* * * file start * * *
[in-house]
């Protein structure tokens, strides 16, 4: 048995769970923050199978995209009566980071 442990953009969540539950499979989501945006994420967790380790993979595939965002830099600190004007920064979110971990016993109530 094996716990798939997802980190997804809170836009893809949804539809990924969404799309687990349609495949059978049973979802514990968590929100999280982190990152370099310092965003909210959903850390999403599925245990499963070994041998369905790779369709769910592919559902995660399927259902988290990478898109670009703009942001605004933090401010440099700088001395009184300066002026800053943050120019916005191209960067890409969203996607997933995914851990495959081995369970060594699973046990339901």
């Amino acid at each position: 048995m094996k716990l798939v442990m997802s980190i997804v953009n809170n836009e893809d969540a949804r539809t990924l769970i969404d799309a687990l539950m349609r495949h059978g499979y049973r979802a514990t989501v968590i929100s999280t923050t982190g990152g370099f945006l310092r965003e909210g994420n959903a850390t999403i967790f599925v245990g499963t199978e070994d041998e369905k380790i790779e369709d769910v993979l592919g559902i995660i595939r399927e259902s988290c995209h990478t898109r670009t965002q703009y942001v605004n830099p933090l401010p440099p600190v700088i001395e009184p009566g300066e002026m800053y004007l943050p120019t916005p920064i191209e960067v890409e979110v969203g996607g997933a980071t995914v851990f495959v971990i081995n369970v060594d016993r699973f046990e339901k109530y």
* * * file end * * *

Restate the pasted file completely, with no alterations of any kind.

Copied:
[in-house]
């Protein structure tokens, strides 16, 4: 048995769970923050199978995209009566980071 442990953009969540539950499979989501945006994420967790380790993979595939965002830099600190004007920064979110971990016993109530 094996716990798939997802980190997804809170836009893809949804539809990924969404799309687990349609495949059978049973979802514990968590929100999280982190990152370099310092965003909210959903850390999403599925245990499963070994041998369905790779369709769910592919559902995660399927259902988290990478898109670009703009942001605004933090401010440099700088001395009184300066002026800053943050120019916005191209960067890409969203996607997933995914851990495959081995369970060594699973046990339901």
């Amino acid at each position: 048995m094996k716990l798939v442990m997802s980190i997804v953009n809170n836009e893809d969540a949804r539809t990924l769970i969404d799309a687990l539950m349609r495949h059978g499979y049973r979802a514990t989501v968590i929100s999280t923050t982190g990152g370099f945006l310092r965003e909210g994420n959903a850390t999403i967790f599925v245990g499963t199978e070994d041998e369905k380790i790779e369709d769910v993979l592919g559902i995660i595939r399927e259902s988290c995209h990478t898109r670009t965002q703009y942001v605004n830099p933090l401010p440099p600190v700088i001395e009184p009566g300066e002026m800053y004007l943050p120019t916005p920064i191209e960067v890409e979110v969203g996607g997933a980071t995914v851990f495959v971990i081995n369970v060594d016993r699973f046990e339901k109530y």